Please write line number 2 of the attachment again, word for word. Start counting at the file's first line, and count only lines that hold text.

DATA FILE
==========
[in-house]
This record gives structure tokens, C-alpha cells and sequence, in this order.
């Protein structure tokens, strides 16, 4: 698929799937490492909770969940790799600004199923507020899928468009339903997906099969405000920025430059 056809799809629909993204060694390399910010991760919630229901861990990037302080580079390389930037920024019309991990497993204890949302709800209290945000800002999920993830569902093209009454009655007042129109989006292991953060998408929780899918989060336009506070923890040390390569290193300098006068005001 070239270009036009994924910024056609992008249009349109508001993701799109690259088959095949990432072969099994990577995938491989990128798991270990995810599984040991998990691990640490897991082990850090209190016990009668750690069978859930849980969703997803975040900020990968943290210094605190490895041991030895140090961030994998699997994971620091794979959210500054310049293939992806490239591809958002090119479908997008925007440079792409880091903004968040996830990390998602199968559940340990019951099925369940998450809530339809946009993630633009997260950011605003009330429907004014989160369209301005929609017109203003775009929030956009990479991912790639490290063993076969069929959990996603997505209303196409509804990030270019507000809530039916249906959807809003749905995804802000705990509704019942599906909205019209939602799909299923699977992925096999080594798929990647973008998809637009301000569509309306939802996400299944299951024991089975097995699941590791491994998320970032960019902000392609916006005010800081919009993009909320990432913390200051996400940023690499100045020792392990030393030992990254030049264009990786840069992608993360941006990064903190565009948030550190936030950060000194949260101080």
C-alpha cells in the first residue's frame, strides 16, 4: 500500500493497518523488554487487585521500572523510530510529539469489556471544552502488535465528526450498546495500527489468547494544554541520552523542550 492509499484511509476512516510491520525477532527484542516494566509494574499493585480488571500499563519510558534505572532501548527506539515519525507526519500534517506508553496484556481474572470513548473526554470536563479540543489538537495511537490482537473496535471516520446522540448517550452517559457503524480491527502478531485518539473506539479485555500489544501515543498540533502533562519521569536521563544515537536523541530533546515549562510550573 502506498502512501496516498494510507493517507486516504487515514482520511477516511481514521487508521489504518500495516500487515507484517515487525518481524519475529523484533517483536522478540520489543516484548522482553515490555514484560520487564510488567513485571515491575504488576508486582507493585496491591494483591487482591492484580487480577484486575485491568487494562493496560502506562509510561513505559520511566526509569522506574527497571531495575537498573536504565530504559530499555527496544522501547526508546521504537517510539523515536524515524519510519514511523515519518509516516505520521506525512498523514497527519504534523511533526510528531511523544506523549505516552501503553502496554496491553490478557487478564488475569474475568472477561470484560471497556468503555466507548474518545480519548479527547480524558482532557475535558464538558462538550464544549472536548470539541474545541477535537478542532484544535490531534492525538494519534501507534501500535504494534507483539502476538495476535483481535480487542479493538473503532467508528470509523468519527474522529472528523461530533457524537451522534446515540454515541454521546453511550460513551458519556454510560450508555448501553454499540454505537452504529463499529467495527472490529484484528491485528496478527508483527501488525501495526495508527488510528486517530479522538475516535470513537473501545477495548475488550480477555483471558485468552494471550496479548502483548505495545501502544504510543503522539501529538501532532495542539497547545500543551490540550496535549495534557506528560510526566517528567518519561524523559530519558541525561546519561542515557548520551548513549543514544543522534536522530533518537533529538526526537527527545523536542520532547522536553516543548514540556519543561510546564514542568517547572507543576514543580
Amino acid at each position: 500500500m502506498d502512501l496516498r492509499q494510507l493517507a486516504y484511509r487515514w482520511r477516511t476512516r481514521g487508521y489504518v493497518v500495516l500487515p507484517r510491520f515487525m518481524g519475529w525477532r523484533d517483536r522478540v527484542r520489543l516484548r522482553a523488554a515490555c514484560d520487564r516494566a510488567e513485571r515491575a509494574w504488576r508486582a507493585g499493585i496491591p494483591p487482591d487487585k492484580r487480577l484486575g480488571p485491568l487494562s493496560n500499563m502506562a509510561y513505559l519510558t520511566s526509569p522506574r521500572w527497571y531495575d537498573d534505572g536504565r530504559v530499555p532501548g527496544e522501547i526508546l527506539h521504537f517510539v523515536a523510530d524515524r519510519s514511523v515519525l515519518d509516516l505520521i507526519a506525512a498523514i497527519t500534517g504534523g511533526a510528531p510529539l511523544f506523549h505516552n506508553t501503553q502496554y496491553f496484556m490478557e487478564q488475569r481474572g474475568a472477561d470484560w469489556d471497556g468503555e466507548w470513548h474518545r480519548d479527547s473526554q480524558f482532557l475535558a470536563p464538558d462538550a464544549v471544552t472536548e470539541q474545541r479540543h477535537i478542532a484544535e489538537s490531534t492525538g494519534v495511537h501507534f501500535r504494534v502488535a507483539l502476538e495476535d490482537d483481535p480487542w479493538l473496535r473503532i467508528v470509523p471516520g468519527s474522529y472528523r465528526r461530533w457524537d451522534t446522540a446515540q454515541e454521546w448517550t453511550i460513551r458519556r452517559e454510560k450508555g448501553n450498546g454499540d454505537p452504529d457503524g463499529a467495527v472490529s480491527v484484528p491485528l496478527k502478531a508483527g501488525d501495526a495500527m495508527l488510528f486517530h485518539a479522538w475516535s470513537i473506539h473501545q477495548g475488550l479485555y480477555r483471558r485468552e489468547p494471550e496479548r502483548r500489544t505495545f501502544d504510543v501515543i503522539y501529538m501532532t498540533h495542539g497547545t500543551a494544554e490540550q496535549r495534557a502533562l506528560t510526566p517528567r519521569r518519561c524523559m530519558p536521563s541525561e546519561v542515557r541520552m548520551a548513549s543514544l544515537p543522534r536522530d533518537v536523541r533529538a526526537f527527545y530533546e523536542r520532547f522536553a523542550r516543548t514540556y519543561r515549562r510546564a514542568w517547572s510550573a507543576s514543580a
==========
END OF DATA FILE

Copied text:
This record gives structure tokens, C-alpha cells and sequence, in this order.